ECO Shower: Environmentally conscious interactive waterplay
(submitted to Corra Design Journal)
The ETRC has designed an ECO Shower to be incorporated with a blue concept
in the current solar and wind installation. A blue roof is an urban oasis
that recontextualizes the boundary between public and private space
(similar to the urbeach concept discussed in the Solar section). While
being an ecologically conscious waterplay space, blue roofs use showers to
irrigate "green roofs" (i.e. rooftop gardens). The outdoor shower finds a
new context on urban flat rooftop spaces, together with wind and solar
energy. Below is a photo illustration of interactive radar-based shower
The pictures below illustrate the making of the "blue roofs" outdoor
shower base: phased array micro miniature radar transmit and receive
antennas are embedded with water capiliaries into a crumb rubber
mould. The recycled tyres used to make the shower base thus create a
comfortable non-slip surface that protects the expensive electronic
equipment from water. The radar array accurately tracks the three
dimensional position of the bather's body. Accurate 3D modelling of the
bather's body position is combined with computer control of the water
distribution system, so that every drop of water lands on flesh. This
results in zero waste of the shower water.
The bottom row of pictures illustrate a variation on the radar tracking in
the shower. This shower, made of stainless steel is also suitable for
outdoor "blue roof" applciations. It uses computer vision (CCD sensor
arrays) to track the position of up to six bathers at the same time, and
direct water in a zero waste way. This design is also suitable for mass
casualty decontamination, in order to process large numbers of people, in
the event of a bioterror attack. Because the system is completely
off-grid, it will continue to function even when all electricity and water
pressure are lost, for example when utilities are shut down in an
Artist's Statement: Philosophical background for the ecoshower
The bath is not a private island. We are all connected in a global
ecosystem where we must conserve water for the public good. The blue roof
shower is an outdoor ecosystem that reclaims previously unused flat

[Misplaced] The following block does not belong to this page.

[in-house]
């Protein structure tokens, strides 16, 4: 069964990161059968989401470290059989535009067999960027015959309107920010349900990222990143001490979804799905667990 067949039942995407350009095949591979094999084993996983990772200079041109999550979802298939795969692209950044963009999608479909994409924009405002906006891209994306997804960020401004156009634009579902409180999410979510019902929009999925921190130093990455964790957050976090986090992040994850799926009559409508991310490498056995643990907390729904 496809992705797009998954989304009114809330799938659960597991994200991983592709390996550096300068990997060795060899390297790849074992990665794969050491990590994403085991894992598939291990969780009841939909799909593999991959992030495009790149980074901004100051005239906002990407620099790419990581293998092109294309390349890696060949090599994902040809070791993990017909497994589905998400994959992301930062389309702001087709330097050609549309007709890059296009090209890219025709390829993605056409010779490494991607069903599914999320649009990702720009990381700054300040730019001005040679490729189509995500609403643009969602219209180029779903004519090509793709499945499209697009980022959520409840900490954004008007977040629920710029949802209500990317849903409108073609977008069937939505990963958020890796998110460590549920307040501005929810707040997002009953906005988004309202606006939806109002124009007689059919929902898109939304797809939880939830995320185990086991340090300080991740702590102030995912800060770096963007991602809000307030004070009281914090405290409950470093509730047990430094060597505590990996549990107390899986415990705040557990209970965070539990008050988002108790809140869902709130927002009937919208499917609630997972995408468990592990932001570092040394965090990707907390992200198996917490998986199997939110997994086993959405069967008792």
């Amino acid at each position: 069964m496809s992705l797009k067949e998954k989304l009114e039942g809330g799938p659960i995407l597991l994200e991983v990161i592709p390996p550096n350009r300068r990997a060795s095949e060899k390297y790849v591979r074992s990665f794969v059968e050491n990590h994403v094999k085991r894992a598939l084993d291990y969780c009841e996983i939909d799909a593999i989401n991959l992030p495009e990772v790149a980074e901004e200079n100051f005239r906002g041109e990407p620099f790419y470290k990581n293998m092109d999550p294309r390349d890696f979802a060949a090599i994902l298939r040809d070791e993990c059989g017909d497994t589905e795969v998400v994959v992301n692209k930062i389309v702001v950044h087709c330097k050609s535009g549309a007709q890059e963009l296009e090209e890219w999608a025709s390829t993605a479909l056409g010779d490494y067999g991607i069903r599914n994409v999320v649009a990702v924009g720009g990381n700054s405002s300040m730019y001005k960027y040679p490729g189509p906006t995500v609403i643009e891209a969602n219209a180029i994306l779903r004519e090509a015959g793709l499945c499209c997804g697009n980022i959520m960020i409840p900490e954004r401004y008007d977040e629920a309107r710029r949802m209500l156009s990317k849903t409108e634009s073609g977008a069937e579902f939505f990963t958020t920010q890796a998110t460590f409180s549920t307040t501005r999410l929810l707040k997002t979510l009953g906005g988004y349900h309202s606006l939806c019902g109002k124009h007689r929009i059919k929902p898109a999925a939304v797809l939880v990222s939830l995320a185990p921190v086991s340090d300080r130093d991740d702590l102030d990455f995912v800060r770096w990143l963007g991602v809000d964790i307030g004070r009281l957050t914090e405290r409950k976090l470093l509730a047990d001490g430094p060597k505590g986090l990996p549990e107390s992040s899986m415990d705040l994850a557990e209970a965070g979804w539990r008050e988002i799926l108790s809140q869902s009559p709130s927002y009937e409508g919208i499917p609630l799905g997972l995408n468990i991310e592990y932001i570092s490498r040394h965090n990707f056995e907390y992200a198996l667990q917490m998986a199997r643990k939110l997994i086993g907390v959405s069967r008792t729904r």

mechanical rooftop space as an urban oasis. Renewable energy sources on
the roof at 330 Dundas Street West, in Toronto, transform it into an
electric energy production space, where wind, rain, and sun are all fully
Use of wind: The Lakota wind turbine continues to produce energy
regardless of how strong the winds are. If more energy is produced than
can be used, the excess is dumped into a dynamic braking system, that
prevents the blades from reaching dangerous speeds. The dynamic braking
system is a resistive load that can be used to heat water, thus providing
a source of hot water, which can be stored in tanks for later use.
The wind turbine is mounted on the roof, which is also fitted with solar
panels. Six inches of styrofoam insulation on the roof provide an R60
insulation rating. Furthermore the upper roof is covered with solar panels
(BP Solar, 12 volt, 160 Watts each, total output power is 4,000
watts) that gather the sun's rays for energy use in the building. This
energy is used, together with wind energy, to heat the shower water, as
well as to run various equipment, including the shower control systems.
Rain water is collected from the flat roofs, and stored in tanks for
treatment such as filtration. The treatment is powered by wind and sun.
The lower roof has a rooftop garden that is irrigated by the used shower
water. If one or more people use the shower on a daily basis, there is
enough used shower water to irrigate a good sized rooftop garden.
The result is a zero-runoff roof that re-uses the rainwater twice: once
for showering, and then again for irrigation of the rooftop garden oasis.
Additionally, the shower base contains micro radar systems to track the
body of the user, and rainwater is directed exactly at the flesh, so that
none of the reclaimed rainwater is wasted.
During heavy rainfall seasons, when there is more water than what is
needed for showering and irrigation, excess water is used to cool the
solar panels so that they run more efficiently.
The urban oasis also retains rainwater in the rooftop garden, to help keep
the building cool in warm weather. This eliminates the need for mechanical
cooling (air conditioning) on the top floor. Additionally, occupants can
use the shower for a quick rinse at various times of the day, to cool of
in hot weather, thus reducing or eliminating the need for mechanical
cooling equipment on the roof.
This results in a reduction or an elimination of electricity consumption,
since air conditioning accounts for a major portion of electrical
utilities load. Additionally, the solar panels and wind turbine collect
sufficient energy to power other electrical equipment in the building, in
addition to the shower. This other equipment includes rooftop lighting so
that the garden oasis and outdoor shower can be enjoyed day or